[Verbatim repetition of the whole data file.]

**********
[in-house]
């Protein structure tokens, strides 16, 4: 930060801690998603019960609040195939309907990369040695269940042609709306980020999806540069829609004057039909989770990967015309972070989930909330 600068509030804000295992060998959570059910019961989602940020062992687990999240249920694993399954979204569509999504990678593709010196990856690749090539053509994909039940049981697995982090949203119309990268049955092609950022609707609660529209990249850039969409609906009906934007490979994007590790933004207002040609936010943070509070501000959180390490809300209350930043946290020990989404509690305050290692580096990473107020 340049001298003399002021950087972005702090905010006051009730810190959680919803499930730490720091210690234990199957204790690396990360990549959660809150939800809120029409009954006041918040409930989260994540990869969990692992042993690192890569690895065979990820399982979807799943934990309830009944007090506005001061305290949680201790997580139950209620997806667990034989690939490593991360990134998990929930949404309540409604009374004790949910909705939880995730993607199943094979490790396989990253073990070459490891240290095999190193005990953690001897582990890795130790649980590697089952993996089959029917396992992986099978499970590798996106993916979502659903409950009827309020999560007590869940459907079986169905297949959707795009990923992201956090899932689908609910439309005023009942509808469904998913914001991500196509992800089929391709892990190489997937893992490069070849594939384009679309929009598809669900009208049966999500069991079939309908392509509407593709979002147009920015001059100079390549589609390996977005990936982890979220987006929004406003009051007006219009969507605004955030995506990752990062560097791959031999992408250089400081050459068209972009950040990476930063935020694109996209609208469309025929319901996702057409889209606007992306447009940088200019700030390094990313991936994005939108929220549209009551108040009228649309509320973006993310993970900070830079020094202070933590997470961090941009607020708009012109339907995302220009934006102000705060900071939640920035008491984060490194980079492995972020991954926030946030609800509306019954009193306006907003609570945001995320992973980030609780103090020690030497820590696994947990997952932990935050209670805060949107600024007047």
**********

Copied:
[in-house]
């Protein structure tokens, strides 16, 4: 930060801690998603019960609040195939309907990369040695269940042609709306980020999806540069829609004057039909989770990967015309972070989930909330 600068509030804000295992060998959570059910019961989602940020062992687990999240249920694993399954979204569509999504990678593709010196990856690749090539053509994909039940049981697995982090949203119309990268049955092609950022609707609660529209990249850039969409609906009906934007490979994007590790933004207002040609936010943070509070501000959180390490809300209350930043946290020990989404509690305050290692580096990473107020 340049001298003399002021950087972005702090905010006051009730810190959680919803499930730490720091210690234990199957204790690396990360990549959660809150939800809120029409009954006041918040409930989260994540990869969990692992042993690192890569690895065979990820399982979807799943934990309830009944007090506005001061305290949680201790997580139950209620997806667990034989690939490593991360990134998990929930949404309540409604009374004790949910909705939880995730993607199943094979490790396989990253073990070459490891240290095999190193005990953690001897582990890795130790649980590697089952993996089959029917396992992986099978499970590798996106993916979502659903409950009827309020999560007590869940459907079986169905297949959707795009990923992201956090899932689908609910439309005023009942509808469904998913914001991500196509992800089929391709892990190489997937893992490069070849594939384009679309929009598809669900009208049966999500069991079939309908392509509407593709979002147009920015001059100079390549589609390996977005990936982890979220987006929004406003009051007006219009969507605004955030995506990752990062560097791959031999992408250089400081050459068209972009950040990476930063935020694109996209609208469309025929319901996702057409889209606007992306447009940088200019700030390094990313991936994005939108929220549209009551108040009228649309509320973006993310993970900070830079020094202070933590997470961090941009607020708009012109339907995302220009934006102000705060900071939640920035008491984060490194980079492995972020991954926030946030609800509306019954009193306006907003609570945001995320992973980030609780103090020690030497820590696994947990997952932990935050209670805060949107600024007047």